- Optimizing Photoshop
- Setting General Preferences
- Modifying File Handling Preferences
- Working with Interface Preferences
- Working with Cursors Preferences
- Controlling Transparency & Gamut Preferences
- Working with Units & Rulers
- Working with Guides, Grid & Slices
- Selecting Plug-Ins
- Selecting Scratch Disks
- Allocating Memory & Image Cache
- Working with Type
- Managing Libraries with the Preset Manager
- Customizing the Workspace
- Defining Shortcut Keys
- Creating a Customized User Interface
- Using Drawing Tablets
Working with Type
Although Photoshop is not by definition a typesetting application, such as Adobe InDesign, it does have some very powerful type features. For example, Adobe Photoshop allows you to output PostScript text to a printer with a PostScript option. This way you will not need to place Photoshop images into type-intensive applications, such as InDesign or Illustrator, just to create a few lines of text. In addition, Photoshop’s type menu lets you see fonts exactly as they will print or display. For designers who use a lot of fonts, this WYSIWYG (What You See Is What You Get) font menu is a timesaver. You can use Type preferences to help you select the type and font options you want to use.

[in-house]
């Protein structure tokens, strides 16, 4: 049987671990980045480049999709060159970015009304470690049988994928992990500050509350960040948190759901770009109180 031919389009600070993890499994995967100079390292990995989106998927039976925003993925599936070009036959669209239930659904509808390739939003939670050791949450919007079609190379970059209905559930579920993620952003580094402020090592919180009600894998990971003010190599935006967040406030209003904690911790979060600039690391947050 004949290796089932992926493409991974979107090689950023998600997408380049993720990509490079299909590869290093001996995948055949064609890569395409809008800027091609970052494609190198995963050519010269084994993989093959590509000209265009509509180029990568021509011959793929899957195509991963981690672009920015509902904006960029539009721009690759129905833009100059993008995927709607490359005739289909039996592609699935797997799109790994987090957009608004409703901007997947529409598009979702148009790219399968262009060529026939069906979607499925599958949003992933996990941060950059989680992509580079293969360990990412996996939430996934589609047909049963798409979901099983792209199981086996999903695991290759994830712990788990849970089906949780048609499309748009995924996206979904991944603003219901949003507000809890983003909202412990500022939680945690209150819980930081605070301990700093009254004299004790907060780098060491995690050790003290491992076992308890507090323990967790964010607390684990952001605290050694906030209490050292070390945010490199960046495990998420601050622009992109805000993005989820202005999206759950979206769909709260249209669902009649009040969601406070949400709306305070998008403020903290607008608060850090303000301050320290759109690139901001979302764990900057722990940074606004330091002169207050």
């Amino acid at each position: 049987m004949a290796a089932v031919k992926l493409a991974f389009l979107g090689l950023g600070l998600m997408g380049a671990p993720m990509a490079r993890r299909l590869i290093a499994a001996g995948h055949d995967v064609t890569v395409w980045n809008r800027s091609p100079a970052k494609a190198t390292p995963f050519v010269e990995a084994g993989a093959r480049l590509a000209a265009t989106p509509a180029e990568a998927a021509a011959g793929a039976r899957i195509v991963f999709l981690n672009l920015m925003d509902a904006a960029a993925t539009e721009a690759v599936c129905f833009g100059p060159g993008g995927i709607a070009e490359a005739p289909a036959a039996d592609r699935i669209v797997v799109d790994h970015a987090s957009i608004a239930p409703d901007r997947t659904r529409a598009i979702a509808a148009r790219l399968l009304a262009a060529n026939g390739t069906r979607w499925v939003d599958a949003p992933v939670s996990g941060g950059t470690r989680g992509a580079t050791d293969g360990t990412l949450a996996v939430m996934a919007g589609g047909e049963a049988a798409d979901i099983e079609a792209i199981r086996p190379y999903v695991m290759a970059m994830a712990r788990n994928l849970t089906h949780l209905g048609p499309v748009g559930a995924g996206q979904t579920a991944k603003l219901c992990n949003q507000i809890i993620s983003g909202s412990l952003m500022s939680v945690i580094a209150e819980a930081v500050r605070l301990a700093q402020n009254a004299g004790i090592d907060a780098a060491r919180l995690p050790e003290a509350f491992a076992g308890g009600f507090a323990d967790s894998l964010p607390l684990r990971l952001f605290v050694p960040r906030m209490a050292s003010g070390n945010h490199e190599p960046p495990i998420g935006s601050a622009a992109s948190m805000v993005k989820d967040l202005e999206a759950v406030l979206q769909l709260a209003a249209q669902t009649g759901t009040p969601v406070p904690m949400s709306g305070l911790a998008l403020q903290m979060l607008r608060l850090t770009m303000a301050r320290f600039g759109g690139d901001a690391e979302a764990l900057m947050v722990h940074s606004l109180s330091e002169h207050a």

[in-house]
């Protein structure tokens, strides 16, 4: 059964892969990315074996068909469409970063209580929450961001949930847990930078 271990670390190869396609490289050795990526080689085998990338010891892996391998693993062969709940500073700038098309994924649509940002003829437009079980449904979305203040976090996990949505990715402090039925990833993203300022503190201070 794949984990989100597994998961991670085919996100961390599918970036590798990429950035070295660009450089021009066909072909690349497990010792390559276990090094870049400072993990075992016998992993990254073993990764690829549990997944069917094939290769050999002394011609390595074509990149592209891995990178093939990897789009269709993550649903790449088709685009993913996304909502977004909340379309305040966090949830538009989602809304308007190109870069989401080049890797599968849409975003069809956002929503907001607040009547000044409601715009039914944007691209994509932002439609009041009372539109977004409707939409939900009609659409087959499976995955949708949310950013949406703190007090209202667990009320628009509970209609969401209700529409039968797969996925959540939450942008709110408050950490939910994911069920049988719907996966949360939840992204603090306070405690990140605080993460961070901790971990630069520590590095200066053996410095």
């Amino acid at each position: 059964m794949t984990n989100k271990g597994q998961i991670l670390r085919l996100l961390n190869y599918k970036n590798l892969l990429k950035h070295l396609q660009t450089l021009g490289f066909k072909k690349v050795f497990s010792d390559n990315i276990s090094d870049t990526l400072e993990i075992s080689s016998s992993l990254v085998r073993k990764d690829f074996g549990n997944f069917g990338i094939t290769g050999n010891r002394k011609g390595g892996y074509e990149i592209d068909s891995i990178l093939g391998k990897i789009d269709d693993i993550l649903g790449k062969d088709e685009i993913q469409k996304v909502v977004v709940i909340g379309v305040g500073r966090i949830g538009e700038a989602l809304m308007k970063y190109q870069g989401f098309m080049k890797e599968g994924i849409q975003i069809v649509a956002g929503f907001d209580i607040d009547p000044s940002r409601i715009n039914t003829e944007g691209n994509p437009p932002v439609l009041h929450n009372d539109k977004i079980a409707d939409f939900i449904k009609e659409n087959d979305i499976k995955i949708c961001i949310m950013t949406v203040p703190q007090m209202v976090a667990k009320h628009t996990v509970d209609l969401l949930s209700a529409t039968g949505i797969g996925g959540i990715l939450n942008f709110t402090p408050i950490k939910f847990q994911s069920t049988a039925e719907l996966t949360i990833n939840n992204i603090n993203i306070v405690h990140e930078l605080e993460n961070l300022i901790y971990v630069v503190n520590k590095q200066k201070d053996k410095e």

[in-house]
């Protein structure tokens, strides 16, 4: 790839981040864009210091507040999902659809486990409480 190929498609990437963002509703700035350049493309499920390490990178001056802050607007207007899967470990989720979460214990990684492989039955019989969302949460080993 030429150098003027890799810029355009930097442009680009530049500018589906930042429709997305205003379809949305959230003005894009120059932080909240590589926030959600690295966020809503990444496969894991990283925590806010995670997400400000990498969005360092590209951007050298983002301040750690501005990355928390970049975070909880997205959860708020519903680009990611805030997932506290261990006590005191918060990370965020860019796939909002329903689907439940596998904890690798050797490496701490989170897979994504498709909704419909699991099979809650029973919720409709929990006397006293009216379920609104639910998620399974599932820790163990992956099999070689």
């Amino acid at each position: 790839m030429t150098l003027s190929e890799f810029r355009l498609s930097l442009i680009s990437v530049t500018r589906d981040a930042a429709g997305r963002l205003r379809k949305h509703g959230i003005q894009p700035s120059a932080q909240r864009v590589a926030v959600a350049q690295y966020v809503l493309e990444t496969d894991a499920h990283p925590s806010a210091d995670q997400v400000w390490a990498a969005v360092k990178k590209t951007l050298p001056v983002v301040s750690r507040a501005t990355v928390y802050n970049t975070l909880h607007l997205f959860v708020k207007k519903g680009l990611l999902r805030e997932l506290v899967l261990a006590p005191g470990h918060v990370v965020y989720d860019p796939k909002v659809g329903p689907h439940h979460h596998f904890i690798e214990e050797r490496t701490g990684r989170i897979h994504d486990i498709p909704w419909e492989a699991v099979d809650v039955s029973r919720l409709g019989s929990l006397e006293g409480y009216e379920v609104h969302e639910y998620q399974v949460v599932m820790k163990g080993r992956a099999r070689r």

Work with Type Options
- Click the Edit (Win) or Photoshop (Mac) menu, and then point to Preferences.
- Click Type.
- Select the Type options you want to use:
Use Smart Quotes. Select to use left and right quotation marks.
Show Asian Text Options. Select to display Japanese, Chinese, and Korean type options in the Character and Paragraph panels.
Enable Missing Glyph Protection. Select to automatically select incorrect, unreadable characters between roman and non-roman (Japanese or Cyrillic) fonts.
Show Font Names In English. Select to display non-roman fonts using their roman names.
Font Preview Size. Select to display fonts on the menu in small, medium, or large size.
- Click OK.